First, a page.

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Saturday, September 21, 2019 21 Elul 5779


The first Lubavitch/Chabad Rebbe, Rabbi Schneur Zalman of Liadi, author of the Tanya and Code of Jewish Law, once remarked that a Jew must "live with the times." His son explained the meaning: A Jew must live with the Torah portion of the week - i.e., he must assimilate the lessons of the weekly Torah portion
Ready for Redemption
Right before the Jewish people entered Israel, Moses commanded them that after crossing the Jordan they should put up a monument made out of 12 stones, and engrave upon them the entire Torah, “explained well.” Rashi interprets this to mean that the Torah should be translated into 70 languages.
In our generation, the process of translating the Torah into many languages has gathered steam. There are now Jewish books available in English, Spanish, Russian, French, Arabic and dozens of other languages.  Tanya, the foundational work of Chabad Chassidus, is available even in Braille.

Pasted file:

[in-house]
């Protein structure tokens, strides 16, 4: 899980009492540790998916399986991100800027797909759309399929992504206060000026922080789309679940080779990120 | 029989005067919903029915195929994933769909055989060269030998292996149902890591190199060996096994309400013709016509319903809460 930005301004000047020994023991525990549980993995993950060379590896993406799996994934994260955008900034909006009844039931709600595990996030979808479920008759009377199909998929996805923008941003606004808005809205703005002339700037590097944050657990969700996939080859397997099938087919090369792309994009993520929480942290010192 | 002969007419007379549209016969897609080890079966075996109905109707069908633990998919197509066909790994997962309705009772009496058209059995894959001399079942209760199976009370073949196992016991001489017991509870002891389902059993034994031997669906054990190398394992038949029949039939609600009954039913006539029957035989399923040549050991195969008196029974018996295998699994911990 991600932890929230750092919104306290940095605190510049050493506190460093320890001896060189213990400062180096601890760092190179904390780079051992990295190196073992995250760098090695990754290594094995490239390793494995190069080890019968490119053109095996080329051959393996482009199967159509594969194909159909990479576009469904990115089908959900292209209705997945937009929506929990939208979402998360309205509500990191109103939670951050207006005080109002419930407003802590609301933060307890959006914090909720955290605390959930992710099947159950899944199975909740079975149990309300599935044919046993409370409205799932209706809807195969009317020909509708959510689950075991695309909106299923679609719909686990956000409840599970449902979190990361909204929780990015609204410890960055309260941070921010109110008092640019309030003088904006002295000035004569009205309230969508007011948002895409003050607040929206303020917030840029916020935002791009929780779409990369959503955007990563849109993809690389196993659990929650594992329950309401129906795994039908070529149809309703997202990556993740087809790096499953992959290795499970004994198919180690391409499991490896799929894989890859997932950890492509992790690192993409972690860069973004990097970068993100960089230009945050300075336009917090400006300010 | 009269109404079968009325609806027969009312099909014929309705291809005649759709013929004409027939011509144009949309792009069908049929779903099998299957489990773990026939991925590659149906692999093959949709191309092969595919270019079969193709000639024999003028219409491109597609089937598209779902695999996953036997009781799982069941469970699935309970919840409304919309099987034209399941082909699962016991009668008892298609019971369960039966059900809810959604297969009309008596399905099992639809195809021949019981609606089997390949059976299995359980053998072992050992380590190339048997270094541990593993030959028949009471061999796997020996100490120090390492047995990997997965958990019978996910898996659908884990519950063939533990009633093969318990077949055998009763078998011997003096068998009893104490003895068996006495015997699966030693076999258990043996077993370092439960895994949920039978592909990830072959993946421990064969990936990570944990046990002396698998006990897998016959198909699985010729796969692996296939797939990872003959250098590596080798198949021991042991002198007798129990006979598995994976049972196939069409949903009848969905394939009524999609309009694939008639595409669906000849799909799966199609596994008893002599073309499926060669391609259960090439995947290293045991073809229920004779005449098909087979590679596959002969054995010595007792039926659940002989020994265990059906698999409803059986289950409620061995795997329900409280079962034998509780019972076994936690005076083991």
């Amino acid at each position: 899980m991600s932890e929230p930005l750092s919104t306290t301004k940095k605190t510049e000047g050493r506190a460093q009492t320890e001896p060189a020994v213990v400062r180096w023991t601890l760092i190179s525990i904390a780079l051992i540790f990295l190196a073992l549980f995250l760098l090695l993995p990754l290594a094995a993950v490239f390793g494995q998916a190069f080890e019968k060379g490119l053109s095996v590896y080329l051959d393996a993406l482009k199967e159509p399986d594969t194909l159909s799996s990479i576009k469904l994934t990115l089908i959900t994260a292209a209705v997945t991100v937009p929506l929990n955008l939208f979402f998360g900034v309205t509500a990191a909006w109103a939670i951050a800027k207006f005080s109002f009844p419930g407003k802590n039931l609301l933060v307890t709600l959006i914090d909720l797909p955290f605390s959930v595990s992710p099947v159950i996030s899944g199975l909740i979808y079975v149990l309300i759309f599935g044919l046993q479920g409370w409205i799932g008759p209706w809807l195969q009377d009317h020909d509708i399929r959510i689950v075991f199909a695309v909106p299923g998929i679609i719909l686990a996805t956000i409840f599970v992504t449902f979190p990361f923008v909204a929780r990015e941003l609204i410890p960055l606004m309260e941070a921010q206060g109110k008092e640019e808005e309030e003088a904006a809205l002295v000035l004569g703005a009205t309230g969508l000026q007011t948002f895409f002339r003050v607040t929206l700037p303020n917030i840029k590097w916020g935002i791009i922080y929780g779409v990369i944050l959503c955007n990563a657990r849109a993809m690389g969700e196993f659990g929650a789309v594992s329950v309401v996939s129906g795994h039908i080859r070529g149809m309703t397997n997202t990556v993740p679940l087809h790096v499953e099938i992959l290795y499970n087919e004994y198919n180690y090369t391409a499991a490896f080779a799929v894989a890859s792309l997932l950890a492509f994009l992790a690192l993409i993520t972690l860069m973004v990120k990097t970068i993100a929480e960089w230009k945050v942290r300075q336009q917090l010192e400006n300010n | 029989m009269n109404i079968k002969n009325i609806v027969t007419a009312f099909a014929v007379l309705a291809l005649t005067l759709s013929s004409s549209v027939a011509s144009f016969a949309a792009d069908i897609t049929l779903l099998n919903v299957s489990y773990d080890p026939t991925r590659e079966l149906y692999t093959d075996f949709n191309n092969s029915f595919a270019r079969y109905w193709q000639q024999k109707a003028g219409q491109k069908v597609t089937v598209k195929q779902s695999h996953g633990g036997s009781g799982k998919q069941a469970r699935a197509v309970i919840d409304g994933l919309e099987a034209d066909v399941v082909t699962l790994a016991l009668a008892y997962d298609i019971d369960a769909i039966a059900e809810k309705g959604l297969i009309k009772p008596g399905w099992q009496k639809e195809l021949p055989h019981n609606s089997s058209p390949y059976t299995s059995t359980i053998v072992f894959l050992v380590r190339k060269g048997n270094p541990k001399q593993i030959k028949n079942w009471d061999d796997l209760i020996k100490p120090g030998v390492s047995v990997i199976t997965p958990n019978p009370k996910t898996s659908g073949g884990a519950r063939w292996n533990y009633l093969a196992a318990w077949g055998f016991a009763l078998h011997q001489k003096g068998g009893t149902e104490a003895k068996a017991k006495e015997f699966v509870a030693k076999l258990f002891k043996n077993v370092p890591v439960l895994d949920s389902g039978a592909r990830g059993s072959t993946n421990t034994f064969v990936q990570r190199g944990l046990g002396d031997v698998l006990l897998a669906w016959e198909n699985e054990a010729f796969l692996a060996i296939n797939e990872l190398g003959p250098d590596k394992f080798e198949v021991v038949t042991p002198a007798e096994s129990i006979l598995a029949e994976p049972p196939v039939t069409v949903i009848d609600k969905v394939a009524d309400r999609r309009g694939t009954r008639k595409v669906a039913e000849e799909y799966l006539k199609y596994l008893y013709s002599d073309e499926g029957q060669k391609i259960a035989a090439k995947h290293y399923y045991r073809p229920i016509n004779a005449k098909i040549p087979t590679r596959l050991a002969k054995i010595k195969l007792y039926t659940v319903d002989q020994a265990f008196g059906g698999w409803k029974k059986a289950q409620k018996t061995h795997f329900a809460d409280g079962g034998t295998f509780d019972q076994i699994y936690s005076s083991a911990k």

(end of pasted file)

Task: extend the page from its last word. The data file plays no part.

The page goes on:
Why is it so important to translate the Torah into many languages?
First, this is for the benefit of all the nations of the world. In the future everyone will recognize G-d as One and will fulfill all the mitzvot incumbent on them. We will need to be prepared with Torah material that anyone of any nationality can read and understand.
Second, this is also for the benefit of the Jewish people. When Moshiach comes, there will be an ingathering of all the exiles. However, if Moshiach’s coming is hastened, there may not be time for every Jew to learn to read Hebrew. By translating works of Torah and chassidus into many languages, we make Torah accessible to every Jew. No language barrier should ever keep a Jew away from Torah.
(The Rebbe, Hisvaaduyos 5746 vol. 4, p. 362)

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